1. I knew I would make a difference in the lives of my students. There are way too many examples of student success stories. I have so many students who leave high school and become very productive, successful young adults. I did not fail them and they did not fail me in their endeavors.
    2. I knew I would be able to teach science to my students in a way that the students would have fun, learn a LOT of information, and develop a love for science. I did this for many years and my students were very successful. However, once EOI testing came about, what is being taught in the classroom changed drastically. All of the fun learning projects had to be pushed aside to accommodate repetitive teaching of material that will appear on the tests. Teach to the test is being beaten into the heads of teachers because so many other things are linked to those scores. It’s no longer about the material, it is about the tests.
    3. I knew I would never make a lot of money but that was okay as long as I could live on the salary. However, with inflation, it is no longer as viable as it use to be. I know teachers who have kids and they are on free and reduced lunches because of their income. I had a discussion with a couple of legislators and commented on their salaries compared to a teachers. Of course they said their salary was a certain amount (which was $300 less mine). I made the comment that they are only part-time (4 months), which is pretty sad that they make almost as much as I do and they work 4 months. One of the legislators quickly replied that many think teachers are only part-time as well. If a person works for 50 weeks of the year at 40 hours a week, they accumulate 2000 hours for that year. I work well over that before school is ever out (I have tracked it on several occasions). With that kind of attitude towards teachers, we will never make head way in being paid what we are worth.

    These are the things that are important to me. It’s all about my students and the subject I teach. What I did not know was that I would be a mother to some kids, a meal provider for others, a shoulder to cry on and ears to listen to things I would never have guessed was going on. These are not measurable things. These are things that will change the lives of kids. As the saying goes for a teacher, “What do I make? I make a difference in the lives of a child!” I wish others would see what we do every day.

  4. Michelle says:

    I went into teaching relatively late in life (in my late 30s) after serving communities as a newspaper reporter and a work-at-home-mom-focused web design company owner. I knew that teaching would be one of the hardest job I’d ever done — and that’s counting raising my own children and nurturing an 18-year marriage.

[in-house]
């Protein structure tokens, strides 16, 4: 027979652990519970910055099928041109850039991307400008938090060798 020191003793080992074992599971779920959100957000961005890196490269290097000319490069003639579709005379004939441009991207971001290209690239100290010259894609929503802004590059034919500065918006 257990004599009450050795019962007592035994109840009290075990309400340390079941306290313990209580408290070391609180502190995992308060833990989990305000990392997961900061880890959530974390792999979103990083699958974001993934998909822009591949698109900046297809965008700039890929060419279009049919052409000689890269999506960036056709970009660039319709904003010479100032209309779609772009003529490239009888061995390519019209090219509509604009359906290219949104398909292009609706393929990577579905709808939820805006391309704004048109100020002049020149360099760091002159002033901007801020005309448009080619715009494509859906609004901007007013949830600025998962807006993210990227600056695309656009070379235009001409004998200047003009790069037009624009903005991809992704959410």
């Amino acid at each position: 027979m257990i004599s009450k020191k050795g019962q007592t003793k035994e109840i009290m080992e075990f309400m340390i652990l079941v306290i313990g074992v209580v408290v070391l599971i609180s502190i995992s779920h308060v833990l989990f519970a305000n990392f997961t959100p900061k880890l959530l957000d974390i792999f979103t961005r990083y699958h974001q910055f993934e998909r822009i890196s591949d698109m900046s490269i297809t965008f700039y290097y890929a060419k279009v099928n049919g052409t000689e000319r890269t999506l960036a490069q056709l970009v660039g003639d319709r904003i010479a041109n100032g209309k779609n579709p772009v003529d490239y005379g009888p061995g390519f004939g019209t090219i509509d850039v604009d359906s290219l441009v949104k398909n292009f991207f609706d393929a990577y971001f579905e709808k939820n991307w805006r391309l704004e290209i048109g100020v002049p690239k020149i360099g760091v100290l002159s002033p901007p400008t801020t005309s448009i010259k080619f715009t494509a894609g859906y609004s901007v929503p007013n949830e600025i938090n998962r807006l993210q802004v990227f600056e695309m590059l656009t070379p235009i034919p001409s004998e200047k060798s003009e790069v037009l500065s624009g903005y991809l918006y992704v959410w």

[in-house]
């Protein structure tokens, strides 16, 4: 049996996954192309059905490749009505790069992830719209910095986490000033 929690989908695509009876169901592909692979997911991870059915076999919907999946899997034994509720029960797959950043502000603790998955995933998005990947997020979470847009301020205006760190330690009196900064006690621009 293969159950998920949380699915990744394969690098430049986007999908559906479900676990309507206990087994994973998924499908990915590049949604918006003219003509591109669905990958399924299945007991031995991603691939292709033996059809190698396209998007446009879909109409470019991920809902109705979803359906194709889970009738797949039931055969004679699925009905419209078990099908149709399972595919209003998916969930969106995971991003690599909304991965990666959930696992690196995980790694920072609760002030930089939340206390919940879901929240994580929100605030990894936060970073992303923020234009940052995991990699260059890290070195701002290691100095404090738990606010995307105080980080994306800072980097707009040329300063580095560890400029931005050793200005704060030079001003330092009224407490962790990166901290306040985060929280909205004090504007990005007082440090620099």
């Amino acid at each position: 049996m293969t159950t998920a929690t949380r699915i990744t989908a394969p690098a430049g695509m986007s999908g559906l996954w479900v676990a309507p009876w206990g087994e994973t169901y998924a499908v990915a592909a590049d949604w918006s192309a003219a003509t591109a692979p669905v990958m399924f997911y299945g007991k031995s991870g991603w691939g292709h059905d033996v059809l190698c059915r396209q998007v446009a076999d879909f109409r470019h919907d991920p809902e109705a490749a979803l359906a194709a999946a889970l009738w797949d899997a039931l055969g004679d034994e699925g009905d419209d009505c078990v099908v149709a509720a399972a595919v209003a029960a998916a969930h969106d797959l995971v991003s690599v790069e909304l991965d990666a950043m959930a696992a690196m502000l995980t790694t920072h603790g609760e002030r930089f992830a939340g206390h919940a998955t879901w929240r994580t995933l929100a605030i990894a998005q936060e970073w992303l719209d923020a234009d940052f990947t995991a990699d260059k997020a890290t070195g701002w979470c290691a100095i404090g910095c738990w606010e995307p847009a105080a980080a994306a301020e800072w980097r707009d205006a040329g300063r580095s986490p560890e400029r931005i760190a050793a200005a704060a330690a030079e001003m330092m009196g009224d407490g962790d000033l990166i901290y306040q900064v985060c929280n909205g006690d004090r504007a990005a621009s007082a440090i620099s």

What I didn’t know is that people who have never set foot inside a classroom would claim to know more than I do about teaching. This reminds me of those people without kids who tell people that their children will never…. (I can almost guarantee you, they will!)

    What I didn’t know is that listening to the rhetoric of our state and national education leaders would make about as much sense as getting marriage advice from someone who has been divorced several times. You’ll learn a lot about what NOT to do — nothing about what you SHOULD do.

    What I didn’t know is that with three years of experience, I have logged more classroom time than many of our national education leaders combined. When I hear uneducated opinions, twisted around to look like facts, I feel like I’m listening to a bunch of armchair quarterbacks yelling at the television from their Barcaloungers.

    What I didn’t know is that when I see our pseudo-intellectual Vulcan-rejects masquerading as the saviors of our children and jousting against the windmills of greedy teachers and thuggish unions, I feel like I’ve stepped into an alternate universe. Where is Harrison Bergeron when we need him?

    That said, i also didn’t know what fantastic veteran teachers in our public schools would take me under their wings and teach me the ropes, encourage me in my journey to nurture our state’s young people. I have been very blessed to work with those teachers who have dedicated their lives to serving in the public school trenches, and our communities would do well to appreciate the veteran teachers in their schools.

  5. Well Struck! There are lots of things that we don’t know coming in – but that we accept and work through and try to be the best that we can be. It can be difficult – but so rewarding!

  6. Amanda White says:

    I know the risk of being a techer even still in high school. I just want to help kids that cant learn that well like me.

  7. Jason says:

    I have never understood the “public schools are failing” logic. The student who scored a 30 on the ACT, scored advanced on every EOI, who just accepted a college scholarship worth tens of thousands of dollars attended the same school (and many times, the same classrooms with the same teachers) as the student who became a HS dropout. So what is the measuring stick for public schools: do they want everyone to have the same outcome, or do they want everyone to have the same opportunity? I have found the majority of the people who are firmly against socialism (where everyone reaps the rewards of the hard working few) are the very same people who want every student to have the same outcome in public schools. Why do critics of public education credit characteristics like hard work, persistence, determination, motivation, drive, etc in explaining why some people are more successful in business than others, but discredit those same characteristics in outcomes of students in our schools? I just don’t understand the logic.

  8. Brandi says:

    The “you knew what you were getting into when you chose to be a teacher” argument has always been strange to me. Yes, it was drilled in to us during teacher prep that it would be “is against the world”, and we wouldn’t be compensated adequately. But for an idealistic and naive youngster like me, who chose the profession at the age of 19, what does that really mean? Up until that point, I MAYBE made $2k/year at after school jobs. $25k seemed like SO MUCH MONEY to my teenaged self. And I was so idealistic– I was going to CHANGE THE WORLD, by golly! It’s so patronizing to assume that we got what we deserved for choosing this profession when we supposedly “knew” what we were getting into. But–all that said– I wouldn’t change my decision for the world. My work is fulfilling and rewarding. I never wake up at the beginning of the week with a “case of the Mondays”, and I never say “TGIF”! Because I love every minute of my job, even the minutes that I work beyond my contract hours. I am an expert and a professional. I am good at this job in ways that folks with little to no education in the field can be. I believe that what I’m doing is worthy and good, and I’ll continue to advocate until teachers are viewed as the professionals that they truly are.